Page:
Three days before the final home game of the football season, the Boone County Sheriff’s Department arrested football coach Gary Pinkel on Wednesday night on suspicion of driving while intoxicated.
When the news broke early Thursday morning, attracting national media attention and trending on Twitter, students began to voice their opinions about Pinkel, now in his 11th year of coaching at MU.
Freshman Steven Benna said Pinkel’s DWI shouldn’t earn him a dismissal, but some repercussions are necessary.
“I don’t think he should be fired; I don’t think its that serious that you need to fire the man,” Benna said. “There needs to be some form of punishment, but I’m not sure what it should be.”
In August 2010, MU assistant football coach Bruce Walker faced charges for drinking with two players, according to a previous Maneater report. The players, Will Ebner and Beau Brinkley, both served two game suspensions.
Benna said now more than ever, coaches should be more careful about what they do in public.
“I think they’re being watched more closely,” Benna said. “They have to be more careful about what they do because (scandals) are happening more often.”
For the past decade, Pinkel has been the face of Tigers football on and off the field. Students like sophomore Kristine Ashley are worried how the incident reflects upon MU as a whole.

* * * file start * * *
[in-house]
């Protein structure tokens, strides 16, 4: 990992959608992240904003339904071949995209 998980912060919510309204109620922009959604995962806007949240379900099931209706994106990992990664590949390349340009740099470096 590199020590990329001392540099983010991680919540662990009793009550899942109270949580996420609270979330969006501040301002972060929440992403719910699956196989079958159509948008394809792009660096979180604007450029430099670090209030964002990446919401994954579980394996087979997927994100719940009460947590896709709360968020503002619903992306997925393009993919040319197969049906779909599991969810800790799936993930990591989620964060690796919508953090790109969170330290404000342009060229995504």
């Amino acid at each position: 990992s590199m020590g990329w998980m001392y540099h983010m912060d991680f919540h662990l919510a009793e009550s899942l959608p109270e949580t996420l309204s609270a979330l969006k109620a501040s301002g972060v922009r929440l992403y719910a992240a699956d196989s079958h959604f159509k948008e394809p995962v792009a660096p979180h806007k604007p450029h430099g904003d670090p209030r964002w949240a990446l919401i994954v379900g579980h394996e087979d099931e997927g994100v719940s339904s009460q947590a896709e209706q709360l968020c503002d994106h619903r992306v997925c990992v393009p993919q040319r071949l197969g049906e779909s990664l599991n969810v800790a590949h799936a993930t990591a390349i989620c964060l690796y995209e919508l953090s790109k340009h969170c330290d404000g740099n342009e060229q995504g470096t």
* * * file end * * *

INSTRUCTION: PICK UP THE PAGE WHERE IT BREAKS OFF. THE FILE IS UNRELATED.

“(The DWI) doesn’t represent Mizzou in a good way,” Ashley said. “We all make bad choices but this still doesn’t represent us very well.”
Ashley said Pinkel doesn’t deserve any special treatment just because of his coaching position.
“He’s no different than anyone else,” Ashley said. “He should have to abide by the law. “
Earlier today, Pinkel released a statement in response to his arrest.
“First and foremost, I am very disappointed in myself for my lack of judgment in this instance,” Pinkel said in the statement. “Nobody should drink and drive, including me. My staff and I constantly reinforce with each of our players the importance of not putting yourself into a position such as this. I did not follow that here and for that, I sincerely apologize to the University of Missouri, to our administration, to the Board of Curators and to our fans.”
Senior Hunter Mense, an undergraduate assistant for the baseball team, said Pinkel’s role as an authority figure complicates the situation.
“I wouldn’t say fire him, but some sort of suspension (is necessary),” Mense said.
According to the MU Athletics Department, Pinkel has earned a 155-91-3 coaching record throughout his 20-year career. During his tenure, the Tigers have had seven straight bowl game appearances, the most consistent streak in school history.
Despite Pinkel’s success as a coach, Mense said Pinkel’s legacy at MU might forever be tarnished.
“It’s hard to change something like this,” Mense said. “People are going to make judgments based off of this one incident.”
In 2007, Pinkel won Co-Big 12 Coach of the Year honors and lead the Tigers to a No. 1 ranking in the Associated Press college football poll for the first time in MU history.
Since news of the arrest broke, Athletic Director Mike Alden and Chancellor Brady Deaton have both publicly expressed their disappointment with Pinkel.
“It sucks to think about but it will be the thing a lot of people remember him for,” Mense said.